This graduate prose workshop is a place to generate new work, take risks, and question yourself and others about your writing. As you do so, you should be developing a good sense of your own passions, obsessions, and fears as writers. In order to achieve these goals, you will generate new writing and use the Critical Response Process to comment on each other’s writing.
In this class, I traditionally focus on readings and exercises related to coming to an understanding of prose style, in addition to the creation and critiquing of student writing. I am not sure that this year, with its multiple pressures, conflicts, and traumas, is as well-suited for the focused study--and it usually entails lots of whiteboard use too! However, students often find this study illuminating and useful. Once I have a strong sense of who will be taking the class, I will to discuss it with you. The alternative is for each of you to do a project focused on the idea of "difficulty" related to some aspect of writing.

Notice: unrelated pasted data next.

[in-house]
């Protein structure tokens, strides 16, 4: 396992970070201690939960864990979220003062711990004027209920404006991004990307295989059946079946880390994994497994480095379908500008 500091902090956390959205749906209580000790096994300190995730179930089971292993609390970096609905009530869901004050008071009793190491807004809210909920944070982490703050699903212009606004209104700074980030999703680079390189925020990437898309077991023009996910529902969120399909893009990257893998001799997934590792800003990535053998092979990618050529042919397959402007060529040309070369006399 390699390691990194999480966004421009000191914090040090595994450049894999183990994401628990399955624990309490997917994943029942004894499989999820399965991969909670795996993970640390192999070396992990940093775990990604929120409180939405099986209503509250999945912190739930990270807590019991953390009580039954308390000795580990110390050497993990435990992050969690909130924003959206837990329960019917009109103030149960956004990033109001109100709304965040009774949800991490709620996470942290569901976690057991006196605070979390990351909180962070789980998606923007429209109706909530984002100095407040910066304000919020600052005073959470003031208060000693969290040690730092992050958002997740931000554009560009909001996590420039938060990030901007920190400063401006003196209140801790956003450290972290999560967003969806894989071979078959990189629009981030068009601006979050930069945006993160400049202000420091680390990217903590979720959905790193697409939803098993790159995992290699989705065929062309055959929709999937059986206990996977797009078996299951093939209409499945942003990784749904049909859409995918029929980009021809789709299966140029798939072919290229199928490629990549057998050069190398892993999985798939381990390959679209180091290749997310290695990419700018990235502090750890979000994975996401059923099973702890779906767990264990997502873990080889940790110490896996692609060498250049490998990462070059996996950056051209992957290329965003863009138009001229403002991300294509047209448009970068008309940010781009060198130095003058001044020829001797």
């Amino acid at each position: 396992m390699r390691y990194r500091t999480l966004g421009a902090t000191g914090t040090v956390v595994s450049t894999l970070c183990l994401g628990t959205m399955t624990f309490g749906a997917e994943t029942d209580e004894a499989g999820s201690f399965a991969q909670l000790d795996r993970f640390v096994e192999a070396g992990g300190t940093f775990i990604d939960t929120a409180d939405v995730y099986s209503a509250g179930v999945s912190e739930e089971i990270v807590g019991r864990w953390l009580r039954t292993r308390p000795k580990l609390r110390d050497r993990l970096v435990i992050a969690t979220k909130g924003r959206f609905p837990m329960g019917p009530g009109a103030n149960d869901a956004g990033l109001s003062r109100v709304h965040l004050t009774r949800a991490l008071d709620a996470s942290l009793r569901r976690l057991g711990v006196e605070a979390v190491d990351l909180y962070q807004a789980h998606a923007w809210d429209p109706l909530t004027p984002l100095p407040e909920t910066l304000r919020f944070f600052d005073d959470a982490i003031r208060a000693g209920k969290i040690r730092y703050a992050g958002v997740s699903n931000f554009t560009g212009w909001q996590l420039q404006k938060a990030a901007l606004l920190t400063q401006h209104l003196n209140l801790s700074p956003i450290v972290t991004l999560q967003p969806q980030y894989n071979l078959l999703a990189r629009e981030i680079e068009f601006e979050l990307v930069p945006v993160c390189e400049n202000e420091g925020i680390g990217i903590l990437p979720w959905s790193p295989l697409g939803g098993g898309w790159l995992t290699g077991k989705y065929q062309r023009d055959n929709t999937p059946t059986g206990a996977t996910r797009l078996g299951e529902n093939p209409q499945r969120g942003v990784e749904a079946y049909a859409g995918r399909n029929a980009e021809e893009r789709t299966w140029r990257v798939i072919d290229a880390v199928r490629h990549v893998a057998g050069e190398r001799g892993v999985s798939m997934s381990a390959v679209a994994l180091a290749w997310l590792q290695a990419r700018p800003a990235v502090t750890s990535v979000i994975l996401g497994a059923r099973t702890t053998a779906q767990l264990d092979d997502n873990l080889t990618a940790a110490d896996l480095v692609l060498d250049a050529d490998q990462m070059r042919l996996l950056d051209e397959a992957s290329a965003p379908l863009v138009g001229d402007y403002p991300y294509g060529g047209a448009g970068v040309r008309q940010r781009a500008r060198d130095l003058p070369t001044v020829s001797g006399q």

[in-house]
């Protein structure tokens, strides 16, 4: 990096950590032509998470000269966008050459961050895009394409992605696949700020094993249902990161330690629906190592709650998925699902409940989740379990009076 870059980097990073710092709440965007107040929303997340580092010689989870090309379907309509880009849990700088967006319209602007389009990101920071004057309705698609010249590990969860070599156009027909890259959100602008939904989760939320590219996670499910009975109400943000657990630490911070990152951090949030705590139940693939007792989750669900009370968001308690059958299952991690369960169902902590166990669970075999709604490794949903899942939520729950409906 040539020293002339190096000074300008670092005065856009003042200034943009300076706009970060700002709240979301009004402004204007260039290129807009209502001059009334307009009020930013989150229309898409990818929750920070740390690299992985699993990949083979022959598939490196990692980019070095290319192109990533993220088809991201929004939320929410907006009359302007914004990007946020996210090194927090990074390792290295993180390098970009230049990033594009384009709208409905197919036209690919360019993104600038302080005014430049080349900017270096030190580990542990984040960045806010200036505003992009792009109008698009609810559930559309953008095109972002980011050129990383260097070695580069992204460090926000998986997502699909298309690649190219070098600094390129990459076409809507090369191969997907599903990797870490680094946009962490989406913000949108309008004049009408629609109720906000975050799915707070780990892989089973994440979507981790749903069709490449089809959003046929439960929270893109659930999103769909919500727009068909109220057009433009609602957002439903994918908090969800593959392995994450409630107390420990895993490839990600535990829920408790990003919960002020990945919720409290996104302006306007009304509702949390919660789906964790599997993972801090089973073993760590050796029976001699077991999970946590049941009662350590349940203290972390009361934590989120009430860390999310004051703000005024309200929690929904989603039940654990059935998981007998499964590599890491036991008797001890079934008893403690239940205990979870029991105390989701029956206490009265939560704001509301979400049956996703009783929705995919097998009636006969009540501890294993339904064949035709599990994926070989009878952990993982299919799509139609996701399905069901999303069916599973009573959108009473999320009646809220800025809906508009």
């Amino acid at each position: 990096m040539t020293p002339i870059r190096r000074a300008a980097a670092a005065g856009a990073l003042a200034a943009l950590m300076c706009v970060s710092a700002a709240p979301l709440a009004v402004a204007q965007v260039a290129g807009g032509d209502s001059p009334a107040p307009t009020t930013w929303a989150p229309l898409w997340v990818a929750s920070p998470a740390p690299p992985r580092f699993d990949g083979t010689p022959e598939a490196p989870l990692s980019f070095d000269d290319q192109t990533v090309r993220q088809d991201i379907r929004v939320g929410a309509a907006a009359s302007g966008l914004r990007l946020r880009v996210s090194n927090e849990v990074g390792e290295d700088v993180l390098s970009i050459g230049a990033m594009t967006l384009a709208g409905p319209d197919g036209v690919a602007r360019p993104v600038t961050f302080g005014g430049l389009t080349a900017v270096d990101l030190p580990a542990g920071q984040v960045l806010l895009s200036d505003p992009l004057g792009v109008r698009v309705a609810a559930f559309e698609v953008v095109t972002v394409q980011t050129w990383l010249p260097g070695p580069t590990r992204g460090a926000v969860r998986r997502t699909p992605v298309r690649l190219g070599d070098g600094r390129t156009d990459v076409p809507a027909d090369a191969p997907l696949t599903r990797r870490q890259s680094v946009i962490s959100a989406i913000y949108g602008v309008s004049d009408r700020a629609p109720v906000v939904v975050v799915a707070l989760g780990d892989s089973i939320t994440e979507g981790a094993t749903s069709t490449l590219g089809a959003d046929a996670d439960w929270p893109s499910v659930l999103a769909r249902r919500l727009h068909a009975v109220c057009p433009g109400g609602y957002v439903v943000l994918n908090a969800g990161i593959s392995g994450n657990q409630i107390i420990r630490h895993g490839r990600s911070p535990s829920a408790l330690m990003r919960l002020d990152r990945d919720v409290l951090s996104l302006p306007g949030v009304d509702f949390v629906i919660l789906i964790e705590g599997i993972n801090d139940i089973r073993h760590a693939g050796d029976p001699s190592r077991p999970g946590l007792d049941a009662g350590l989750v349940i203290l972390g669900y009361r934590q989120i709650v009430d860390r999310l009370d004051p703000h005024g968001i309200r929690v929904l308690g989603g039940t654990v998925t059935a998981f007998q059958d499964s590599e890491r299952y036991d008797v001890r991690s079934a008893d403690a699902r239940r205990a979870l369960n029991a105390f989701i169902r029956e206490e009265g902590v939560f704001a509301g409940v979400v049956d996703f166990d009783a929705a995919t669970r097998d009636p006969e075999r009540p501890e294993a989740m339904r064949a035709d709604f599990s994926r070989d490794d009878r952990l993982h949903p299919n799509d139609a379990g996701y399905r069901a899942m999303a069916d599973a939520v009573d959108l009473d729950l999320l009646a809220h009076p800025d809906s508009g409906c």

3 submissions of new fiction or literary nonfiction. This should add up to at least 40 pages. If you are working on a novel or book length work of nonfiction, I will also expect you to produce a detailed outline for me and your classmates (link to instructions:).
Thoughtful consideration of each others' writing, as evidenced in class discussion and written comments. As this is a small group, I will expect all of you to participate in all aspects of class discussion.
Other work. Either a series of exercises related to prose style or a project related to "difficulty," as defined by each student. This latter could be a website, a PowerPoint with lecture notes, a presentation, a brochure, an artist's book, etc.